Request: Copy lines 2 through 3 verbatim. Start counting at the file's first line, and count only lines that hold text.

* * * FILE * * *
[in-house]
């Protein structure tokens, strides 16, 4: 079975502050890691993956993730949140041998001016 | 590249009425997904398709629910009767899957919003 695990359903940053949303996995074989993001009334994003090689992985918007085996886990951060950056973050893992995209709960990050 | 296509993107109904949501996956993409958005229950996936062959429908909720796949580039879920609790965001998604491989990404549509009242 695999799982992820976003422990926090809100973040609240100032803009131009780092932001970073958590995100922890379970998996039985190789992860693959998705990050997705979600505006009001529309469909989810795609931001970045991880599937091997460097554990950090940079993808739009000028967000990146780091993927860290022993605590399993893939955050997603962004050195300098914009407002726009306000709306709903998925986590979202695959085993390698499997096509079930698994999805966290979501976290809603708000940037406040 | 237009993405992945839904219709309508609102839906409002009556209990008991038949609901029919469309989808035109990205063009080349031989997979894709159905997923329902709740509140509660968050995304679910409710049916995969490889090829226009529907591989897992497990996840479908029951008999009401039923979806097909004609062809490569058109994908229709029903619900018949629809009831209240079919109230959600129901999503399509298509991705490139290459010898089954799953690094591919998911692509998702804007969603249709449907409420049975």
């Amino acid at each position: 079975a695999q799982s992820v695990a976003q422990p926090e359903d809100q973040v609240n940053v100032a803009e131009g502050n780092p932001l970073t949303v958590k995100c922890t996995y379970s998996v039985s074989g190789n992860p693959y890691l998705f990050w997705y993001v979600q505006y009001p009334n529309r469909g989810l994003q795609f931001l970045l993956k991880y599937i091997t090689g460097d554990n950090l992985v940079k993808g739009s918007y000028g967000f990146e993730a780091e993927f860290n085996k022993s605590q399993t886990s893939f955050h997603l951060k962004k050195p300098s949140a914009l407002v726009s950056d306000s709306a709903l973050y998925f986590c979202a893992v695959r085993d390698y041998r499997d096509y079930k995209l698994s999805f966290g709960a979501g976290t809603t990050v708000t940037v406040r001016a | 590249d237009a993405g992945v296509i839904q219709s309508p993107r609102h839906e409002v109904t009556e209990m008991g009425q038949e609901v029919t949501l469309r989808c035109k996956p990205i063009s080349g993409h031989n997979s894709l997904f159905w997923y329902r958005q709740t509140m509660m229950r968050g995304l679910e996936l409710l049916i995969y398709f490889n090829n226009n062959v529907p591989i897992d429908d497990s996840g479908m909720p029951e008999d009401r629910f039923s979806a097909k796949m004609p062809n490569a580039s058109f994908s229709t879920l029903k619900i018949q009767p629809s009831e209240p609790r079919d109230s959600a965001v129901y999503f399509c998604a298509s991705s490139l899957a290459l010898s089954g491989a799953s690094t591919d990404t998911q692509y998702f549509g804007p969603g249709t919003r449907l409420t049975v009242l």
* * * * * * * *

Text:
């Protein structure tokens, strides 16, 4: 079975502050890691993956993730949140041998001016 | 590249009425997904398709629910009767899957919003 695990359903940053949303996995074989993001009334994003090689992985918007085996886990951060950056973050893992995209709960990050 | 296509993107109904949501996956993409958005229950996936062959429908909720796949580039879920609790965001998604491989990404549509009242 695999799982992820976003422990926090809100973040609240100032803009131009780092932001970073958590995100922890379970998996039985190789992860693959998705990050997705979600505006009001529309469909989810795609931001970045991880599937091997460097554990950090940079993808739009000028967000990146780091993927860290022993605590399993893939955050997603962004050195300098914009407002726009306000709306709903998925986590979202695959085993390698499997096509079930698994999805966290979501976290809603708000940037406040 | 237009993405992945839904219709309508609102839906409002009556209990008991038949609901029919469309989808035109990205063009080349031989997979894709159905997923329902709740509140509660968050995304679910409710049916995969490889090829226009529907591989897992497990996840479908029951008999009401039923979806097909004609062809490569058109994908229709029903619900018949629809009831209240079919109230959600129901999503399509298509991705490139290459010898089954799953690094591919998911692509998702804007969603249709449907409420049975």
């Amino acid at each position: 079975a695999q799982s992820v695990a976003q422990p926090e359903d809100q973040v609240n940053v100032a803009e131009g502050n780092p932001l970073t949303v958590k995100c922890t996995y379970s998996v039985s074989g190789n992860p693959y890691l998705f990050w997705y993001v979600q505006y009001p009334n529309r469909g989810l994003q795609f931001l970045l993956k991880y599937i091997t090689g460097d554990n950090l992985v940079k993808g739009s918007y000028g967000f990146e993730a780091e993927f860290n085996k022993s605590q399993t886990s893939f955050h997603l951060k962004k050195p300098s949140a914009l407002v726009s950056d306000s709306a709903l973050y998925f986590c979202a893992v695959r085993d390698y041998r499997d096509y079930k995209l698994s999805f966290g709960a979501g976290t809603t990050v708000t940037v406040r001016a | 590249d237009a993405g992945v296509i839904q219709s309508p993107r609102h839906e409002v109904t009556e209990m008991g009425q038949e609901v029919t949501l469309r989808c035109k996956p990205i063009s080349g993409h031989n997979s894709l997904f159905w997923y329902r958005q709740t509140m509660m229950r968050g995304l679910e996936l409710l049916i995969y398709f490889n090829n226009n062959v529907p591989i897992d429908d497990s996840g479908m909720p029951e008999d009401r629910f039923s979806a097909k796949m004609p062809n490569a580039s058109f994908s229709t879920l029903k619900i018949q009767p629809s009831e209240p609790r079919d109230s959600a965001v129901y999503f399509c998604a298509s991705s490139l899957a290459l010898s089954g491989a799953s690094t591919d990404t998911q692509y998702f549509g804007p969603g249709t919003r449907l409420t049975v009242l």